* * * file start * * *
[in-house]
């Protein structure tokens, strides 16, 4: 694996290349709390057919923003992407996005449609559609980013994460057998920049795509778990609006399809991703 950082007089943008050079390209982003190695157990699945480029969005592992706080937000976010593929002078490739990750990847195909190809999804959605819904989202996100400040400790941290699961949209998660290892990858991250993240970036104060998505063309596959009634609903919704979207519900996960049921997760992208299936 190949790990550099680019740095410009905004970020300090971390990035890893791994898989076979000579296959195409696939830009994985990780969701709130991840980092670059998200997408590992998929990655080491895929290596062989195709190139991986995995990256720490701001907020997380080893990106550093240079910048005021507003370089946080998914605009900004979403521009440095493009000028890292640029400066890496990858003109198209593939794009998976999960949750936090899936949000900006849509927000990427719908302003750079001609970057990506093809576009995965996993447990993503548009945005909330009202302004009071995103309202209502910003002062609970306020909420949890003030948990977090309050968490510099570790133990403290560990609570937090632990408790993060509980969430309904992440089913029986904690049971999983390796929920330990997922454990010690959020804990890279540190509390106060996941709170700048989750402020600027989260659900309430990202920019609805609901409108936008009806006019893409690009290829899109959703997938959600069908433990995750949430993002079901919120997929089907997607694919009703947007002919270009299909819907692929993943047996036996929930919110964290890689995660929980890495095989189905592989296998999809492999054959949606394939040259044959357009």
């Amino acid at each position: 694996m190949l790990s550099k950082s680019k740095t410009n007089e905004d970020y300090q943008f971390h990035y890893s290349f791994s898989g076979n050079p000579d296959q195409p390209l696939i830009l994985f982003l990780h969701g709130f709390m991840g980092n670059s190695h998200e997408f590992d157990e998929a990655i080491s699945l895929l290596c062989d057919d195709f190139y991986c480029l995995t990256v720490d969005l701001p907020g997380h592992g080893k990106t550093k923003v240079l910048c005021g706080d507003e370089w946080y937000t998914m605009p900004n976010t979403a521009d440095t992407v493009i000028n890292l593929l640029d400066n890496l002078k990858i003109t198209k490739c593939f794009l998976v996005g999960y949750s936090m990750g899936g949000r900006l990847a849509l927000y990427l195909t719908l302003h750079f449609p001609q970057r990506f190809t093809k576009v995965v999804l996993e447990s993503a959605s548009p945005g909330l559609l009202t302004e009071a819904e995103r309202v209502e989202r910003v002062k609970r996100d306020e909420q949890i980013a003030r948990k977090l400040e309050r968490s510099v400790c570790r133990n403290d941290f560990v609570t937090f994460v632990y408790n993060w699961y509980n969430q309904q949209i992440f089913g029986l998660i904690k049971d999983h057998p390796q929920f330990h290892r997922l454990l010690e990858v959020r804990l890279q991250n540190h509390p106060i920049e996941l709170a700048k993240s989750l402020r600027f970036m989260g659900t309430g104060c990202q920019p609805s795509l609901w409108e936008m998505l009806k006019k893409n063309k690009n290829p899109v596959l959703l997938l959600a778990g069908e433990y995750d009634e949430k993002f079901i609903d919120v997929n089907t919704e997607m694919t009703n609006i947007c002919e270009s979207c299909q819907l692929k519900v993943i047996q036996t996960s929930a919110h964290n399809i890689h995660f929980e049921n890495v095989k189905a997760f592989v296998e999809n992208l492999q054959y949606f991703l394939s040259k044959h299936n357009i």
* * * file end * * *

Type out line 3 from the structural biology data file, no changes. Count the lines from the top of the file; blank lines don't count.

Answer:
């Amino acid at each position: 694996m190949l790990s550099k950082s680019k740095t410009n007089e905004d970020y300090q943008f971390h990035y890893s290349f791994s898989g076979n050079p000579d296959q195409p390209l696939i830009l994985f982003l990780h969701g709130f709390m991840g980092n670059s190695h998200e997408f590992d157990e998929a990655i080491s699945l895929l290596c062989d057919d195709f190139y991986c480029l995995t990256v720490d969005l701001p907020g997380h592992g080893k990106t550093k923003v240079l910048c005021g706080d507003e370089w946080y937000t998914m605009p900004n976010t979403a521009d440095t992407v493009i000028n890292l593929l640029d400066n890496l002078k990858i003109t198209k490739c593939f794009l998976v996005g999960y949750s936090m990750g899936g949000r900006l990847a849509l927000y990427l195909t719908l302003h750079f449609p001609q970057r990506f190809t093809k576009v995965v999804l996993e447990s993503a959605s548009p945005g909330l559609l009202t302004e009071a819904e995103r309202v209502e989202r910003v002062k609970r996100d306020e909420q949890i980013a003030r948990k977090l400040e309050r968490s510099v400790c570790r133990n403290d941290f560990v609570t937090f994460v632990y408790n993060w699961y509980n969430q309904q949209i992440f089913g029986l998660i904690k049971d999983h057998p390796q929920f330990h290892r997922l454990l010690e990858v959020r804990l890279q991250n540190h509390p106060i920049e996941l709170a700048k993240s989750l402020r600027f970036m989260g659900t309430g104060c990202q920019p609805s795509l609901w409108e936008m998505l009806k006019k893409n063309k690009n290829p899109v596959l959703l997938l959600a778990g069908e433990y995750d009634e949430k993002f079901i609903d919120v997929n089907t919704e997607m694919t009703n609006i947007c002919e270009s979207c299909q819907l692929k519900v993943i047996q036996t996960s929930a919110h964290n399809i890689h995660f929980e049921n890495v095989k189905a997760f592989v296998e999809n992208l492999q054959y949606f991703l394939s040259k044959h299936n357009i």